Marketing Research’s Past

Corona Insights employee Jane Klinger


Norms & Behavior Change, Part 1: When and Why We Conform

In this three-part blog series, one of our resident Psychology experts explains a psychological principle we often leverage to help clients promote behavior change: the power of social norms. Part 1 addresses when and why social norms are so powerful.

By Jane KlingerRead More

Photo of employee Beth Mulligan


Where to next? Election polling and predictions

The accuracy of election polling is still being heavily discussed, and one point that is worth some pondering was made by Allan Lichtman in an NPR interview the day after the election.  What he said was this: “Polls are not predictions.” To some extent this is a semantic argument about how you define prediction, but […]

By Beth MulliganRead More

Photo of employee David Kennedy


Evolutionary vs. Revolutionary

In a recent blog post I wrote about identifying claims full of hype in market research. This got me thinking about evolutionary vs. revolutionary changes we’ve seen and how most really fall into the former.  Perhaps it’s no surprise given that all market research works to the same end  (i.e., gaining new knowledge) by largely […]

By David KennedyRead More

Photo of employee David Kennedy


Mirror mirror on the wall, what is the least desirable methodology of them all?

GreenBook, a directory of market research firms, conducts and publishes the Research Industry Trends (GRIT) report annually.  While perusing the most recent results, I stumbled upon the following finding (techniques respondents would choose in their ideal research company): The top part of the graph showing most desirable research techniques – mobile and online – wasn’t […]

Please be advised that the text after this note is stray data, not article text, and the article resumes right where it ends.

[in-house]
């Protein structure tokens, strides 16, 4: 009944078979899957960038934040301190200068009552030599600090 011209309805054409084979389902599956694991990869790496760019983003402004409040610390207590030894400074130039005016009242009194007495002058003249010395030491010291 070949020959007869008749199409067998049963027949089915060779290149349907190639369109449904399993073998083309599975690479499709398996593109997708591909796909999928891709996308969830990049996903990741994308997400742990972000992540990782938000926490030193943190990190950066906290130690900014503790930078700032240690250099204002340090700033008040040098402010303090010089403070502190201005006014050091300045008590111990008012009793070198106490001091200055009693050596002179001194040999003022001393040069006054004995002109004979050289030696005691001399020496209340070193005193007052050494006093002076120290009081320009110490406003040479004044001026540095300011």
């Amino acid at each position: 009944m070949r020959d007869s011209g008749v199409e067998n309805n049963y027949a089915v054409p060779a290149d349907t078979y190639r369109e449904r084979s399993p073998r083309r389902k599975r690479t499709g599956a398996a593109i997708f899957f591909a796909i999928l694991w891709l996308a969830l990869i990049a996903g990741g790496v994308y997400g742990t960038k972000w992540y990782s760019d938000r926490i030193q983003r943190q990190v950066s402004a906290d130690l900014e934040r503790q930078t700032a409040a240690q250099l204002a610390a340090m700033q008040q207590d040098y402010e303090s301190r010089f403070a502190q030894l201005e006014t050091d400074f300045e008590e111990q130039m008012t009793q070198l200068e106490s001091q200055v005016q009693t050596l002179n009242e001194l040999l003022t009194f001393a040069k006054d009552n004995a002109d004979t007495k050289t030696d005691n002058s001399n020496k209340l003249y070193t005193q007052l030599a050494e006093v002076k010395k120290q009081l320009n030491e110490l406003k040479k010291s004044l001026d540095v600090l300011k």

By David KennedyRead More

Corona Insights employee Kevin Raines


Unusual Questions Asked in the U.S. Census

Kevin recently taught a class on how to use U.S. Census data, and did a little historical research on census questions. He discovered a few questions asked in the past that may seem a little odd today, though they likely were quite relevant during their particular time period. They’re paraphrased below. 1. 1850 Census – […]

By Kevin RainesRead More

Photo of employee David Kennedy


Market research is dead. Long live market research.

Traditional market research is dead.  I’ve heard this multiple times in the past and I’m betting you have too.  To be fair, traditional market research (often simplified as surveys and focus groups) isn’t without its challenges, but to say it is dead is carving its headstone a little prematurely. So why have so many people […]

By David KennedyRead More